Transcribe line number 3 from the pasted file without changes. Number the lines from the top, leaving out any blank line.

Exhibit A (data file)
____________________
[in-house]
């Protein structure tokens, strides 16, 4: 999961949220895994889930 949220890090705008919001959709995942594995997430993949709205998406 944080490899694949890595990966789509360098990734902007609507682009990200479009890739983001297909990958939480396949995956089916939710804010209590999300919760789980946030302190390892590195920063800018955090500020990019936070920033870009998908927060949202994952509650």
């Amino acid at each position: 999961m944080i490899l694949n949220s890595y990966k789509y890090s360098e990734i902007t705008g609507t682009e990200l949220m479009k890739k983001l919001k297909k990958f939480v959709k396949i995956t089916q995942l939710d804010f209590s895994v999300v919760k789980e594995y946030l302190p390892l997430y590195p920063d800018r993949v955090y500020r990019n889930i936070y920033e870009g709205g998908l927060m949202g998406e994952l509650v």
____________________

């Amino acid at each position: 999961m944080i490899l694949n949220s890595y990966k789509y890090s360098e990734i902007t705008g609507t682009e990200l949220m479009k890739k983001l919001k297909k990958f939480v959709k396949i995956t089916q995942l939710d804010f209590s895994v999300v919760k789980e594995y946030l302190p390892l997430y590195p920063d800018r993949v955090y500020r990019n889930i936070y920033e870009g709205g998908l927060m949202g998406e994952l509650v």